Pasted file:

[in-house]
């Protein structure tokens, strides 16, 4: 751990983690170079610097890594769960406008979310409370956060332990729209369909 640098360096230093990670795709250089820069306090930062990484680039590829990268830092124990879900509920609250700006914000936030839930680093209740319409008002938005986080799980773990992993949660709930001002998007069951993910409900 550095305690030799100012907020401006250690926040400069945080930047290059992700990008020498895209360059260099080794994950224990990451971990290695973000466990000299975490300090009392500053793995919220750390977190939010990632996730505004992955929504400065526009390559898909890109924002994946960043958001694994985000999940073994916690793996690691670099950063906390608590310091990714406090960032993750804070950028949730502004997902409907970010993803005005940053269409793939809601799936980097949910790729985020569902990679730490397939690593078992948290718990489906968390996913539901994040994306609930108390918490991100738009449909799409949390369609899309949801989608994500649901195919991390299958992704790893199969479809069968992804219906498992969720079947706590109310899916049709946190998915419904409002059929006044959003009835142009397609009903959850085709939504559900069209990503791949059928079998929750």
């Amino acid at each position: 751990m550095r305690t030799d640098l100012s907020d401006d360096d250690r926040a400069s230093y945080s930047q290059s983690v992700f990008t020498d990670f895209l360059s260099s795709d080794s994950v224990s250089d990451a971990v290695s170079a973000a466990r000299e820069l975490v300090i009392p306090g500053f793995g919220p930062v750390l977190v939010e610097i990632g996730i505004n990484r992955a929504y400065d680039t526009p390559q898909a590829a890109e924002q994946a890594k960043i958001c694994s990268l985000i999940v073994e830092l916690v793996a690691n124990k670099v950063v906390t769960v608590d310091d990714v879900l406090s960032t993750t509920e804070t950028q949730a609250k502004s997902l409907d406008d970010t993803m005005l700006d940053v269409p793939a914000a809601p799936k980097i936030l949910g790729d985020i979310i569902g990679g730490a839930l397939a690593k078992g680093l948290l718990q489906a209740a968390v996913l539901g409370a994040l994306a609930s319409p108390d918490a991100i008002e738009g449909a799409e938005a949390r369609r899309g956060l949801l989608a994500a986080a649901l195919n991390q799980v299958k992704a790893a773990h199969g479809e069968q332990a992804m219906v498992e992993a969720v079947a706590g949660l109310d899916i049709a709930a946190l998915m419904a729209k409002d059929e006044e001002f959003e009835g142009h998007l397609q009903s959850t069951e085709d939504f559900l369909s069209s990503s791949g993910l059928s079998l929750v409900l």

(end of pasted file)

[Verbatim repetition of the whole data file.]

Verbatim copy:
[in-house]
């Protein structure tokens, strides 16, 4: 751990983690170079610097890594769960406008979310409370956060332990729209369909 640098360096230093990670795709250089820069306090930062990484680039590829990268830092124990879900509920609250700006914000936030839930680093209740319409008002938005986080799980773990992993949660709930001002998007069951993910409900 550095305690030799100012907020401006250690926040400069945080930047290059992700990008020498895209360059260099080794994950224990990451971990290695973000466990000299975490300090009392500053793995919220750390977190939010990632996730505004992955929504400065526009390559898909890109924002994946960043958001694994985000999940073994916690793996690691670099950063906390608590310091990714406090960032993750804070950028949730502004997902409907970010993803005005940053269409793939809601799936980097949910790729985020569902990679730490397939690593078992948290718990489906968390996913539901994040994306609930108390918490991100738009449909799409949390369609899309949801989608994500649901195919991390299958992704790893199969479809069968992804219906498992969720079947706590109310899916049709946190998915419904409002059929006044959003009835142009397609009903959850085709939504559900069209990503791949059928079998929750």
């Amino acid at each position: 751990m550095r305690t030799d640098l100012s907020d401006d360096d250690r926040a400069s230093y945080s930047q290059s983690v992700f990008t020498d990670f895209l360059s260099s795709d080794s994950v224990s250089d990451a971990v290695s170079a973000a466990r000299e820069l975490v300090i009392p306090g500053f793995g919220p930062v750390l977190v939010e610097i990632g996730i505004n990484r992955a929504y400065d680039t526009p390559q898909a590829a890109e924002q994946a890594k960043i958001c694994s990268l985000i999940v073994e830092l916690v793996a690691n124990k670099v950063v906390t769960v608590d310091d990714v879900l406090s960032t993750t509920e804070t950028q949730a609250k502004s997902l409907d406008d970010t993803m005005l700006d940053v269409p793939a914000a809601p799936k980097i936030l949910g790729d985020i979310i569902g990679g730490a839930l397939a690593k078992g680093l948290l718990q489906a209740a968390v996913l539901g409370a994040l994306a609930s319409p108390d918490a991100i008002e738009g449909a799409e938005a949390r369609r899309g956060l949801l989608a994500a986080a649901l195919n991390q799980v299958k992704a790893a773990h199969g479809e069968q332990a992804m219906v498992e992993a969720v079947a706590g949660l109310d899916i049709a709930a946190l998915m419904a729209k409002d059929e006044e001002f959003e009835g142009h998007l397609q009903s959850t069951e085709d939504f559900l369909s069209s990503s791949g993910l059928s079998l929750v409900l």